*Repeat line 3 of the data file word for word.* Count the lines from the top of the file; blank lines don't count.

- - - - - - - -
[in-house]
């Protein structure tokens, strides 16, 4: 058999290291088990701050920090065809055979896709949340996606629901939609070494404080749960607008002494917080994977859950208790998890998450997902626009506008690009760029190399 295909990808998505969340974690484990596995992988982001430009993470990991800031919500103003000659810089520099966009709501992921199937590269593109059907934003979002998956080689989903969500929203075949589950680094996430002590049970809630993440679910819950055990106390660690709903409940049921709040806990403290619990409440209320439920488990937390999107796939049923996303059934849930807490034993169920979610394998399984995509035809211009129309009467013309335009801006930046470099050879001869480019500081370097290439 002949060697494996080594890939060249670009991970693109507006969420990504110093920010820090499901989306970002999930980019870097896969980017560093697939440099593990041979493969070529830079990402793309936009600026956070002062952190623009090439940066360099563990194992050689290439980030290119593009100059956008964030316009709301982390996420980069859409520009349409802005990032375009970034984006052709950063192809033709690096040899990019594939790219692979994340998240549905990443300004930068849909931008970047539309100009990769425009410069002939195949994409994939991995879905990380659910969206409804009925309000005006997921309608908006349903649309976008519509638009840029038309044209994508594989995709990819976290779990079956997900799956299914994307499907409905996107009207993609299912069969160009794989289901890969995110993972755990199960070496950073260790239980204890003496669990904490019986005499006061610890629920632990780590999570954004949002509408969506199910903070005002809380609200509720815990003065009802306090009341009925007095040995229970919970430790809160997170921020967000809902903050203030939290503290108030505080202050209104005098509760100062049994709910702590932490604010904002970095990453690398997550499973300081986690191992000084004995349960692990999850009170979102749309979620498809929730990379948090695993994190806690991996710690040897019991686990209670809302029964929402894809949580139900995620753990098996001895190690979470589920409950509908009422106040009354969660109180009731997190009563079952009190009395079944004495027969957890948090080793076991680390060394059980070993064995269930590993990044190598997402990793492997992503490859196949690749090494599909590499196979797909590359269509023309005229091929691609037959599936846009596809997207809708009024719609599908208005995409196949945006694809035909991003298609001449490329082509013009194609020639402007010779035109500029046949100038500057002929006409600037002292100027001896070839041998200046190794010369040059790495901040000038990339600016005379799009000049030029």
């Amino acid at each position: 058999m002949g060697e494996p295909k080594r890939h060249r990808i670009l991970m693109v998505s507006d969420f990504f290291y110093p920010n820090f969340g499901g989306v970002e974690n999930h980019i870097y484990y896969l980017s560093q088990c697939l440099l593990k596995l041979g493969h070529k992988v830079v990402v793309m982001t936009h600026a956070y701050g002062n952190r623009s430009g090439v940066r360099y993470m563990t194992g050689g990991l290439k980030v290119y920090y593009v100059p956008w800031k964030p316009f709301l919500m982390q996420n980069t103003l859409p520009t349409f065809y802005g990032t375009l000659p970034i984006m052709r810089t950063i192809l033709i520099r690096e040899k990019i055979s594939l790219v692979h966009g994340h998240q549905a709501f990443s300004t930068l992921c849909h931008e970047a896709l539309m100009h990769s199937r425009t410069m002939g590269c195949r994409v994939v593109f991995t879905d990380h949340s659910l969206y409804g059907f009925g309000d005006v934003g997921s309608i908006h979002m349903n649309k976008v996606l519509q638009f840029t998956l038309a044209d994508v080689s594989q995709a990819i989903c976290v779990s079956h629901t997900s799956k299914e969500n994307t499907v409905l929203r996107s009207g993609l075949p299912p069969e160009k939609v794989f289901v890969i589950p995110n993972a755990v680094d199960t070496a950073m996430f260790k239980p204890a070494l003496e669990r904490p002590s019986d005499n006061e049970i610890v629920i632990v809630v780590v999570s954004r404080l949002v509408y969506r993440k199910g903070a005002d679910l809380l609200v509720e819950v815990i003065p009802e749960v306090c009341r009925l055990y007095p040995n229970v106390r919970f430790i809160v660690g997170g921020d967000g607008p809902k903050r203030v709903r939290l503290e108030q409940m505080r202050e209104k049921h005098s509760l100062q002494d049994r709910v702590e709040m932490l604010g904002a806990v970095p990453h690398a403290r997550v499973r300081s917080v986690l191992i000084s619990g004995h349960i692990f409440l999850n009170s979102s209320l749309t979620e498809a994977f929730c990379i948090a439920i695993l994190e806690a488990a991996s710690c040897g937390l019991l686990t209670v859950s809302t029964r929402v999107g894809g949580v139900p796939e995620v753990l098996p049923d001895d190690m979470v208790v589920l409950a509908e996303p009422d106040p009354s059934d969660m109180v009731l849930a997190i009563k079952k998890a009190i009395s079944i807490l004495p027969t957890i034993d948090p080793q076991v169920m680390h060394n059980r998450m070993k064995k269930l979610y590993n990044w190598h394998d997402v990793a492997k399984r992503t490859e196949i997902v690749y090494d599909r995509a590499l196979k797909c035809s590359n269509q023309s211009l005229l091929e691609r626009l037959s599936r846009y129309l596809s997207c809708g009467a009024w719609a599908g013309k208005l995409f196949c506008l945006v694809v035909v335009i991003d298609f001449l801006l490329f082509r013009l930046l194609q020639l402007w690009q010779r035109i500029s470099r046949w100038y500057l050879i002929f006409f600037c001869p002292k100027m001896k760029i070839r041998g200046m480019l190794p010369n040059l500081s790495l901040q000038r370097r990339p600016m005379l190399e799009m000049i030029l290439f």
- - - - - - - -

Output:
């Amino acid at each position: 058999m002949g060697e494996p295909k080594r890939h060249r990808i670009l991970m693109v998505s507006d969420f990504f290291y110093p920010n820090f969340g499901g989306v970002e974690n999930h980019i870097y484990y896969l980017s560093q088990c697939l440099l593990k596995l041979g493969h070529k992988v830079v990402v793309m982001t936009h600026a956070y701050g002062n952190r623009s430009g090439v940066r360099y993470m563990t194992g050689g990991l290439k980030v290119y920090y593009v100059p956008w800031k964030p316009f709301l919500m982390q996420n980069t103003l859409p520009t349409f065809y802005g990032t375009l000659p970034i984006m052709r810089t950063i192809l033709i520099r690096e040899k990019i055979s594939l790219v692979h966009g994340h998240q549905a709501f990443s300004t930068l992921c849909h931008e970047a896709l539309m100009h990769s199937r425009t410069m002939g590269c195949r994409v994939v593109f991995t879905d990380h949340s659910l969206y409804g059907f009925g309000d005006v934003g997921s309608i908006h979002m349903n649309k976008v996606l519509q638009f840029t998956l038309a044209d994508v080689s594989q995709a990819i989903c976290v779990s079956h629901t997900s799956k299914e969500n994307t499907v409905l929203r996107s009207g993609l075949p299912p069969e160009k939609v794989f289901v890969i589950p995110n993972a755990v680094d199960t070496a950073m996430f260790k239980p204890a070494l003496e669990r904490p002590s019986d005499n006061e049970i610890v629920i632990v809630v780590v999570s954004r404080l949002v509408y969506r993440k199910g903070a005002d679910l809380l609200v509720e819950v815990i003065p009802e749960v306090c009341r009925l055990y007095p040995n229970v106390r919970f430790i809160v660690g997170g921020d967000g607008p809902k903050r203030v709903r939290l503290e108030q409940m505080r202050e209104k049921h005098s509760l100062q002494d049994r709910v702590e709040m932490l604010g904002a806990v970095p990453h690398a403290r997550v499973r300081s917080v986690l191992i000084s619990g004995h349960i692990f409440l999850n009170s979102s209320l749309t979620e498809a994977f929730c990379i948090a439920i695993l994190e806690a488990a991996s710690c040897g937390l019991l686990t209670v859950s809302t029964r929402v999107g894809g949580v139900p796939e995620v753990l098996p049923d001895d190690m979470v208790v589920l409950a509908e996303p009422d106040p009354s059934d969660m109180v009731l849930a997190i009563k079952k998890a009190i009395s079944i807490l004495p027969t957890i034993d948090p080793q076991v169920m680390h060394n059980r998450m070993k064995k269930l979610y590993n990044w190598h394998d997402v990793a492997k399984r992503t490859e196949i997902v690749y090494d599909r995509a590499l196979k797909c035809s590359n269509q023309s211009l005229l091929e691609r626009l037959s599936r846009y129309l596809s997207c809708g009467a009024w719609a599908g013309k208005l995409f196949c506008l945006v694809v035909v335009i991003d298609f001449l801006l490329f082509r013009l930046l194609q020639l402007w690009q010779r035109i500029s470099r046949w100038y500057l050879i002929f006409f600037c001869p002292k100027m001896k760029i070839r041998g200046m480019l190794p010369n040059l500081s790495l901040q000038r370097r990339p600016m005379l190399e799009m000049i030029l290439f």